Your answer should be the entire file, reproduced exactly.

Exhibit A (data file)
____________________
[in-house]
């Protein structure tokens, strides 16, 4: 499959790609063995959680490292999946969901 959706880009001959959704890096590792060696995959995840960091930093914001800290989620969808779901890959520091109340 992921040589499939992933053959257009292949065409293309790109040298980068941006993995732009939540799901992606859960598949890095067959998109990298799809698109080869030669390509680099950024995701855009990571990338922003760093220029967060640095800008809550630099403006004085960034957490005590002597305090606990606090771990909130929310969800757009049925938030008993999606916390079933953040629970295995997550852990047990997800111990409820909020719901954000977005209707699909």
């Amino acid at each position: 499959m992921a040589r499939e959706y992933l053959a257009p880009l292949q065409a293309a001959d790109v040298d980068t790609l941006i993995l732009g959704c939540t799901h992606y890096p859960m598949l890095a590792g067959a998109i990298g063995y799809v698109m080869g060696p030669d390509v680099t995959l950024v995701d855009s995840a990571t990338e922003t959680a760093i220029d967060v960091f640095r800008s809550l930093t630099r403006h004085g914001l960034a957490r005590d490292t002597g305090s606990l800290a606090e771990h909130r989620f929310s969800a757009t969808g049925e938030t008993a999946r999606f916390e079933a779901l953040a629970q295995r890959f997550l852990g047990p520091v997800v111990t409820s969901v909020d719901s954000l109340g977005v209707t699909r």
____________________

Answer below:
[in-house]
């Protein structure tokens, strides 16, 4: 499959790609063995959680490292999946969901 959706880009001959959704890096590792060696995959995840960091930093914001800290989620969808779901890959520091109340 992921040589499939992933053959257009292949065409293309790109040298980068941006993995732009939540799901992606859960598949890095067959998109990298799809698109080869030669390509680099950024995701855009990571990338922003760093220029967060640095800008809550630099403006004085960034957490005590002597305090606990606090771990909130929310969800757009049925938030008993999606916390079933953040629970295995997550852990047990997800111990409820909020719901954000977005209707699909």
């Amino acid at each position: 499959m992921a040589r499939e959706y992933l053959a257009p880009l292949q065409a293309a001959d790109v040298d980068t790609l941006i993995l732009g959704c939540t799901h992606y890096p859960m598949l890095a590792g067959a998109i990298g063995y799809v698109m080869g060696p030669d390509v680099t995959l950024v995701d855009s995840a990571t990338e922003t959680a760093i220029d967060v960091f640095r800008s809550l930093t630099r403006h004085g914001l960034a957490r005590d490292t002597g305090s606990l800290a606090e771990h909130r989620f929310s969800a757009t969808g049925e938030t008993a999946r999606f916390e079933a779901l953040a629970q295995r890959f997550l852990g047990p520091v997800v111990t409820s969901v909020d719901s954000l109340g977005v209707t699909r």